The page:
The concept of foreground and background is one way artists can consider perception in their works. They work to push and pull different areas or aspects of the work into and out of the foreground and background, placing emphasis on where they feel it belongs and ultimately leading the viewers or listeners eyes and/or ears on an engaging visual or aural tour.

Picasso Motherhood

This painting by Picasso clearly highlights the love of a mother for her child. The background simply supports the image.

We’re all faced with push and pull in our daily lives, making decisions about what comes forward in any given moment and what falls back as support. We often give in to what feels like the safest choice rather than what feels right in any given situation. To use artistic awareness in our daily lives, it’s necessary to make choices and push and pull things in and out of the foreground and background to shape their significance.

There are times when the choice is difficult, but all of us have the opportunity to express ourselves with integrity every moment of every day just like artists who are deeply connected to expressing themselves without limiting their choices. If artists give in to take the safest route, their expression is never clear, they disconnect from who they are, and their work doesn’t resonate in the same way.

Never, never be afraid to do what’s right…. Society’s punishments are small compared to the wounds we inflict on our soul when we look the other way.
~ Martin Luther King, Jr.

It’s really a matter of arranging the parts and using the artistic techniques to move elements forward or backward to suggest what is of most importance or secondary. This song—Someone Like You performed by Adele—is a simple example of foreground and background in musical performance. The importance is unmistakably placed on Adele, although the piano is certainly there for support.

Imagine what you might experience if the piano was in the foreground and the singer in a supportive role. While it can sometimes become more complex with multiple layers, more often than not the eye and ear can easily follow what is placed as primary importance. Perception is important, and multiple layers can add depth; what is brought to the foreground is certain to influence the outcome.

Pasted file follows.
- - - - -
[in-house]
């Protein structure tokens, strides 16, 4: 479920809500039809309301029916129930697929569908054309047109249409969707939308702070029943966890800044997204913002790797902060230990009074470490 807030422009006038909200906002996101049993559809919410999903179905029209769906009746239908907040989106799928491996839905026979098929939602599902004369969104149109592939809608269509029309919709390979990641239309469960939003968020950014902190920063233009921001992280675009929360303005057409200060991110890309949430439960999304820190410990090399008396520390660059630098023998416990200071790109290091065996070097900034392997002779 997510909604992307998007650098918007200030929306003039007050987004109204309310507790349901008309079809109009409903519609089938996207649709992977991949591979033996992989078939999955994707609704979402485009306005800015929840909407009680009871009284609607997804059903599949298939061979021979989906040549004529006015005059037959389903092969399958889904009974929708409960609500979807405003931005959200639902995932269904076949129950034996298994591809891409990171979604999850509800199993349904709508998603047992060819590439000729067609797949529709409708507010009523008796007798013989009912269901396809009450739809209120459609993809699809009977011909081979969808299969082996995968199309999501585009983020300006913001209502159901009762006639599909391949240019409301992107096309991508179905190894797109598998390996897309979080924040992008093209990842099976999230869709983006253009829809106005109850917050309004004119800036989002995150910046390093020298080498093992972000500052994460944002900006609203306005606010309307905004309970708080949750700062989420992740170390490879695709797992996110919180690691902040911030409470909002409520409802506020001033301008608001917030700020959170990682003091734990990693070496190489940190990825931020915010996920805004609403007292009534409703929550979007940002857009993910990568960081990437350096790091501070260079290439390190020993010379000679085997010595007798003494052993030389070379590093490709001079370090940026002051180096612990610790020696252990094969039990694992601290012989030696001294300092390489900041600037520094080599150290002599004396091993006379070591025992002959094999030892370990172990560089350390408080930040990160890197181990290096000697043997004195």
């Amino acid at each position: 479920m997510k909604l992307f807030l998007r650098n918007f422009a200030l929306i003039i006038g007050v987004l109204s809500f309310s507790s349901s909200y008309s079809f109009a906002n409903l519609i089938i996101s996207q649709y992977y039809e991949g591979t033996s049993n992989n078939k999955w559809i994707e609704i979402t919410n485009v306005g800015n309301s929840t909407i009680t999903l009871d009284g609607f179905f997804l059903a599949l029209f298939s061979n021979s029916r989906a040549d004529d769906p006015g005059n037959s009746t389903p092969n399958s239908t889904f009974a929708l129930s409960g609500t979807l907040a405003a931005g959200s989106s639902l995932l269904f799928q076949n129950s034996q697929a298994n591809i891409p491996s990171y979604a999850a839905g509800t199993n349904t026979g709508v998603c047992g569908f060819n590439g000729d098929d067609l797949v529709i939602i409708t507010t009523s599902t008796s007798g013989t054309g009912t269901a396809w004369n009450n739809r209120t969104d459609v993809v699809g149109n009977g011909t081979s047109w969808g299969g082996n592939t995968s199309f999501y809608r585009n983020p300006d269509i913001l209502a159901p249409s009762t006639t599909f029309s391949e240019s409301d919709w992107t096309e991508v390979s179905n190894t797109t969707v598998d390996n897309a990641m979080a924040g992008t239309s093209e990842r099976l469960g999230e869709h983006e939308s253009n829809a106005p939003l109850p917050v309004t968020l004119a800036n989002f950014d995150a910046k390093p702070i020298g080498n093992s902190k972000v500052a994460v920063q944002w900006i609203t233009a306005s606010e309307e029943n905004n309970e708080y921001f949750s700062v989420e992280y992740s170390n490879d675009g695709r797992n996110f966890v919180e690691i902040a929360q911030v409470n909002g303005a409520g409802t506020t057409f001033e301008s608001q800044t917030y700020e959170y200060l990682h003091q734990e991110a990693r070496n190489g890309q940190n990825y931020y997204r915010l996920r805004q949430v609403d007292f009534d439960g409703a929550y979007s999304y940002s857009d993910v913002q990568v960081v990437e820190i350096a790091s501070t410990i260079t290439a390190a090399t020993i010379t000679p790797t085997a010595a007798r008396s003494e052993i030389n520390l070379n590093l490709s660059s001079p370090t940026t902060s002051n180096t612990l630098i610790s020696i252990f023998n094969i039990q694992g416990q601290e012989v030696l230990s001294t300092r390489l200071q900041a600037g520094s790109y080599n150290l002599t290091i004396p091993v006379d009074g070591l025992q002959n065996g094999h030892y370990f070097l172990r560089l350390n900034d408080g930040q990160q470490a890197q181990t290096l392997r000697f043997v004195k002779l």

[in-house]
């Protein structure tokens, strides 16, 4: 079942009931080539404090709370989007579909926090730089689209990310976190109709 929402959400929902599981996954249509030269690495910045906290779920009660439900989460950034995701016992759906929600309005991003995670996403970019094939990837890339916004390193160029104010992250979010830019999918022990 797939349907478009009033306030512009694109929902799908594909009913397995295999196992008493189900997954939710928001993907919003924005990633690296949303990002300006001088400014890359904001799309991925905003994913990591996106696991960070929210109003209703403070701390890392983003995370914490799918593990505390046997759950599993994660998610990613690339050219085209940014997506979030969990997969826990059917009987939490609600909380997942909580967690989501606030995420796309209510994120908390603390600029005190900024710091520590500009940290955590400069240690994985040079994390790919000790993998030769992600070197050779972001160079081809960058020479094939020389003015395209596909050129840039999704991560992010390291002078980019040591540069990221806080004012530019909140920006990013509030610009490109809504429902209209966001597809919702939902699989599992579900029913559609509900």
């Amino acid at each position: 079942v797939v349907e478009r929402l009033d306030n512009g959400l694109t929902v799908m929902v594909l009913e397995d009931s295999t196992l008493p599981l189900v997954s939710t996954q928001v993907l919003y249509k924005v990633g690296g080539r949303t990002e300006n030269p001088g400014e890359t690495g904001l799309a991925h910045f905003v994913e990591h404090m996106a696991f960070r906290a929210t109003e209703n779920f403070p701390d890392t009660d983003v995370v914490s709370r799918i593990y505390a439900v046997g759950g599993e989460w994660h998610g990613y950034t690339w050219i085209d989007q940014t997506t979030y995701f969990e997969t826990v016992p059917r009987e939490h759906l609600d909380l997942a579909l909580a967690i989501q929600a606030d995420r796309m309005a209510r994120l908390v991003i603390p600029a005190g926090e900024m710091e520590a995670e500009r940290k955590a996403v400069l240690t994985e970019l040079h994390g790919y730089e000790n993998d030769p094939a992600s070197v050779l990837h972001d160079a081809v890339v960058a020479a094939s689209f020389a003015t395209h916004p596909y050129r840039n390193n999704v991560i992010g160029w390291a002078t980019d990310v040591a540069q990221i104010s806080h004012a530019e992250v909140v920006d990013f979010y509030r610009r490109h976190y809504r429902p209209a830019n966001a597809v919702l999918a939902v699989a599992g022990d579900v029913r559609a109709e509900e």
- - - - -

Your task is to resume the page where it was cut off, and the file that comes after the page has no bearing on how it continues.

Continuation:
Sign in Morikami Japanese Gardens

This sign placed creatively in the Morikami Japanese Gardens in Delray Beach, Florida, makes excellent use of contrasts of texture and color to guide the eye of the viewer.

Some of the techniques used by artists to lead our eyes and ears include—

  • Complexity—where there is the most visual or aural activity, there is the perception of greater importance. In our daily lives, it’s the actions we choose in the midst of chaos that come to the fore and matter most in the end.
  • Contrasts of color or musical timbre—the fullest and most intense colors and timbres demand our attention. We can choose to live our lives fully and bring out the brightest and richest aspects of who we are as human beings.
  • An unusual or new element—something new in the midst of something familiar. Don’t be afraid to bring new things into your life or stand up for what’s right in the middle of turmoil and confusion.
  • Form—structure can be used to highlight something and bring it forward. A change of routine can lead to important changes of focus and meaning in our lives.

Take time to fully express yourself as an artist. Explore the foreground and background of your daily life experiences. Highlight each moment with what is most important and connect them together over time to create your greatest art.

I am seeking. I am striving. I am in it with all my heart.

~ Vincent van Gogh

 

— Pat

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